Eucharistic Ministers are selected by the
Pastor to assist the priests in distributing the Holy Eucharist at Masses. They undergo a training process and seek
to be of service to God and the worshipping community.
:: What is a Eucharistic Minister?
Eucharistic Minister is an individual who has been invited by the Pastor to assist in the distribution of the Eucharist (both
the Precious Body as well as the Precious Blood) during liturgical celebrations.
:: What are a person’s
The Eucharistic Minister to the Altar attends the liturgy (usually a Mass) and at the appropriate time
assists in preparing the Blessed Sacrament for distribution, and then assists in Its actual distribution. Afterward,
the Eucharistic Ministers, in our Parish, return the unused Sacrament to the Tabernacle, assure the unused Precious Blood
is properly consumed, and after the Liturgy, the ministers purify the sacred vessels so they may be clean and put away by
:: What is the importance and symbolism of the minister?
It is important to note
that the ministers are there to serve. At St. Luke, the ministers do not wear liturgical garments, and they do not process
in with the other ministers at the Mass, instead they wear their normal clothing and seat themselves, as usual, in the congregation.
When the appropriate time comes, the ministers unceremoniously come forward. This is to demonstrate that they are coming
from the congregation to serve the congregation.
:: What are the requirements to become a minister?
First, the individual must be invited to become a minister. This usually takes place after an individual expresses
interest in becoming part of the ministry. Then the candidate will go through two training sessions. Liturgical
formation of about four (4) hours in length is then followed by Practicum training (the mechanics of what is to be done) which
lasts anywhere from one hour to one and a half hours. Once a year, the parish has a commissioning (usually on Corpus
Christi) of the new ministers.
:: When can a parishioner become a Eucharistic Minister?
Catholic, who has expressed interest in the ministry and has been invited by the pastor and gone through the training can
become a Eucharistic Minister.
:: What is the history of ministers in the Church and at St. Luke?
In the early church, the “breaking of bread” was done in individual homes, but as the church grew, and the priesthood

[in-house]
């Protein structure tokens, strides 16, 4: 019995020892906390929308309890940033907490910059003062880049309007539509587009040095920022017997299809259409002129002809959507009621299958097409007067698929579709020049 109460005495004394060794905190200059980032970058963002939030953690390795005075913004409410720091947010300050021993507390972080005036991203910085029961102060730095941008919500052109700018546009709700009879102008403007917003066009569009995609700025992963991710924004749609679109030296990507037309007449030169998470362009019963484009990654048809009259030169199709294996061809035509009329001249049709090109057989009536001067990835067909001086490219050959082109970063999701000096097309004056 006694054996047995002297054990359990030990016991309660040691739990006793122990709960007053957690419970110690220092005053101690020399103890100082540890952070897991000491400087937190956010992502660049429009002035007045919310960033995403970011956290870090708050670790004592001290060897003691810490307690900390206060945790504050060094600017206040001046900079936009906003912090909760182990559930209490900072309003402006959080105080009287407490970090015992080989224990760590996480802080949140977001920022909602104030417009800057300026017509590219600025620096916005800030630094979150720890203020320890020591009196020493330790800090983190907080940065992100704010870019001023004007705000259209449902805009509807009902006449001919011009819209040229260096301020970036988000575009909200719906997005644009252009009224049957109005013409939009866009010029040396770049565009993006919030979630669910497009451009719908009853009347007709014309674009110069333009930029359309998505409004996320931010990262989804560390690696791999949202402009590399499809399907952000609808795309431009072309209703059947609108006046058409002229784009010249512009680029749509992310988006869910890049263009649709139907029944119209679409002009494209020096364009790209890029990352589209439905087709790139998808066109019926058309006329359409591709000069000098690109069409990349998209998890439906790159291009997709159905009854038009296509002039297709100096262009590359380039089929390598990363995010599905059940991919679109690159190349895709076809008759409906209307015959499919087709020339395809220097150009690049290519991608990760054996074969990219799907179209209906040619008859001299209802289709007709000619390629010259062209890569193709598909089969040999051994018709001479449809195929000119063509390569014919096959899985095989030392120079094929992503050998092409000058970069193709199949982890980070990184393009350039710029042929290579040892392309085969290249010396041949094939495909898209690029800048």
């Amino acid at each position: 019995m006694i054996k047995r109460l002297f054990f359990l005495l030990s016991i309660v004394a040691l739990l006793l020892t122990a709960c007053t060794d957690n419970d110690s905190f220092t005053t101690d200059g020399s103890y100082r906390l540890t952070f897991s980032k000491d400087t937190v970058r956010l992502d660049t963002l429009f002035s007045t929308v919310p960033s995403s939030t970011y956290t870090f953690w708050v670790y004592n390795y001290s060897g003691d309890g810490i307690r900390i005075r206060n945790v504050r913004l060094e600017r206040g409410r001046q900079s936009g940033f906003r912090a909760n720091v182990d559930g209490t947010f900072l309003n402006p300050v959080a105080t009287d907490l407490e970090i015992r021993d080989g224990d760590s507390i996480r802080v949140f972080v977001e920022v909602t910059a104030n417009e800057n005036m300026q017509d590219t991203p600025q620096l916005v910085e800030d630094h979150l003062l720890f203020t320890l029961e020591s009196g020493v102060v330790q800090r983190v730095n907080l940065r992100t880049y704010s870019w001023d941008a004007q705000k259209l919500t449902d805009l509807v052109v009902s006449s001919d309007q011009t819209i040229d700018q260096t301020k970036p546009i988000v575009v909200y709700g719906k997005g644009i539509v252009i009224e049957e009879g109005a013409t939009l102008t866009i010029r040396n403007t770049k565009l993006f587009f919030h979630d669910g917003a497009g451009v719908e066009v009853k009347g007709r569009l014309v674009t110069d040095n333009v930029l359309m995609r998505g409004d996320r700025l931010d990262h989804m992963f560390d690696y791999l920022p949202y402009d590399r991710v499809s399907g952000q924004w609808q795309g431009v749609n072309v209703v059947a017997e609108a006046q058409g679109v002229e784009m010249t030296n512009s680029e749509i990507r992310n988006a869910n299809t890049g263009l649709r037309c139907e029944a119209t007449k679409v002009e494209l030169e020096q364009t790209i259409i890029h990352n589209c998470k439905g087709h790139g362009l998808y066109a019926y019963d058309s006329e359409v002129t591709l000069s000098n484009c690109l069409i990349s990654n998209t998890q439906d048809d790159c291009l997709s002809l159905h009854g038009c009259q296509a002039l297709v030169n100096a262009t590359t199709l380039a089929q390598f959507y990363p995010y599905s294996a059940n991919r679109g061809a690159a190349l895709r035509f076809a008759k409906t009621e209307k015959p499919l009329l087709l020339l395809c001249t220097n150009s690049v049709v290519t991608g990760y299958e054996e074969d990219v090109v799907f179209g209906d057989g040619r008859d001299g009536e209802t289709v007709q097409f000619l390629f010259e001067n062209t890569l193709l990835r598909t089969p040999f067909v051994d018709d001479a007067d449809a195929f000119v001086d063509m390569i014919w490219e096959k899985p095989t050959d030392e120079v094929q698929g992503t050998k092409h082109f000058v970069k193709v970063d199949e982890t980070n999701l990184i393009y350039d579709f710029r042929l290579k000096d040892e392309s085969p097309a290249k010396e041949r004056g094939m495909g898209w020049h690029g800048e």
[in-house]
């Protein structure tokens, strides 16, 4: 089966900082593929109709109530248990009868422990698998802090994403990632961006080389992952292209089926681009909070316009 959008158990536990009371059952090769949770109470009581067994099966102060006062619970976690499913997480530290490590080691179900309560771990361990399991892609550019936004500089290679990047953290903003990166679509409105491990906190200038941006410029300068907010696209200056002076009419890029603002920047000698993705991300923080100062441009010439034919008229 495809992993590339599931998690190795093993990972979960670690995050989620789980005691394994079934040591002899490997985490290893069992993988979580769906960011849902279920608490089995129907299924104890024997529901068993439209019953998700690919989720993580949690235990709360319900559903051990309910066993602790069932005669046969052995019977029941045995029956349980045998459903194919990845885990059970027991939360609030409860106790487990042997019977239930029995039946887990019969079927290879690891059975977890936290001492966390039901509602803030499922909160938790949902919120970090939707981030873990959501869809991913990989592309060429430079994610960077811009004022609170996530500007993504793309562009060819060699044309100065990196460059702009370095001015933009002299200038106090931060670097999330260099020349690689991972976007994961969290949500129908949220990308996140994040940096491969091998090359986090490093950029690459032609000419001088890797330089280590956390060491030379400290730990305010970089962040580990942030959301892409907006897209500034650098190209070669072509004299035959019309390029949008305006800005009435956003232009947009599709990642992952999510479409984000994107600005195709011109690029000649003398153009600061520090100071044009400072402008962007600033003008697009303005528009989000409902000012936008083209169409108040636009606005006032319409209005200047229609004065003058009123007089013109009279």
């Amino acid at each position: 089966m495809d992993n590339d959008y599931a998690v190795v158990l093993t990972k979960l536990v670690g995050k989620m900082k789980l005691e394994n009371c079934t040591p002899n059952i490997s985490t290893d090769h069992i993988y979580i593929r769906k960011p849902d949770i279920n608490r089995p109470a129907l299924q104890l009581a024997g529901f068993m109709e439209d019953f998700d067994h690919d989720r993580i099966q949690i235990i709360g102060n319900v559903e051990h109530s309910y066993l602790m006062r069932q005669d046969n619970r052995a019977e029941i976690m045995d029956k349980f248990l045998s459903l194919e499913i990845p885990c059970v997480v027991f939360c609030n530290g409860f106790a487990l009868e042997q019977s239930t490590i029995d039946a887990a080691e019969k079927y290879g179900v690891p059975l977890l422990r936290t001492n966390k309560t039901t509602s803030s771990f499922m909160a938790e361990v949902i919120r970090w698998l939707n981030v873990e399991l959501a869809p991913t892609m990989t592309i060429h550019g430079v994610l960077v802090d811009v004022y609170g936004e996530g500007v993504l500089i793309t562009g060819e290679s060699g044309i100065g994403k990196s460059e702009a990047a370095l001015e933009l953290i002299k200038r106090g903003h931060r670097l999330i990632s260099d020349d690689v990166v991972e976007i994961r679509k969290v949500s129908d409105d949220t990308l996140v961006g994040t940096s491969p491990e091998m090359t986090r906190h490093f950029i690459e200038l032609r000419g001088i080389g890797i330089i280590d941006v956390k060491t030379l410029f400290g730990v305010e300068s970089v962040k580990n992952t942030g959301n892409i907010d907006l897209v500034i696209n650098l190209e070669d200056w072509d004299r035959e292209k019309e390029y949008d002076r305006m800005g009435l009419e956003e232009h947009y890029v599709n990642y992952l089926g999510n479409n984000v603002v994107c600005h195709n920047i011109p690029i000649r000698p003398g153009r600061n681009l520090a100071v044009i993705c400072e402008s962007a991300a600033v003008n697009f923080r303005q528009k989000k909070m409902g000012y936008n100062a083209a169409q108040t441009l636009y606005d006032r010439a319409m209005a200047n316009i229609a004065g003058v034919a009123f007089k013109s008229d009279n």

developed into the primary ministers, the use of lay people to distribute communion disappeared. For many years, it
was considered a serious sin for a layperson to even touch the Blessed Sacrament except with their tongue and mouth for consumption.
Only the priest, whose hands (fingers) had been anointed during his ordination was allowed to touch the Blessed Sacrament,
and then only with his anointed fingers.
Part of the reforms of the Second Ecumenical Council was to return some of
these duties to the laity. Eucharistic Ministers are “extra-ordinary” ministers in that they are only used
when there are not a sufficient amount of ordained ministers to handle proper and timely distribution. St Luke’s
Church started the ministry in 1978.
:: What do you think are the blessings one receives from being a minister?
The blessings from this ministry, like many others, are very personal. Each minister will have a different
answer. Many, however, will reflect on the closeness one feels with Christ, especially when bringing the Precious Sacrament
to someone who may have difficulty getting to the front of the Church. It is a special feeling to know that you have
“touched” so many of your brothers and sisters, both figuratively and literally, while distributing the Sacrament
that is the center of our faith.
:: How many ministers are there at St. Luke?
are a little over 100 ministers here at St. Luke. Quite a few of them, however, do not serve on a regular basis.
Ministers work on teams. There are dedicated teams just for the 6:30 a.m. Sunday Mass as well as the 5:30 p.m. Sunday
mass. There are 10 teams that rotate around the Saturday 5:30 p.m., and the 8:00 a.m., 10:00 a.m., and noon Masses on
While 100 ministers sounds like a lot, we still run short virtually every mass, and other Eucharistic Ministers,
not assigned to that mass, volunteer to assist. We are always looking for new people who would like to join the ministry.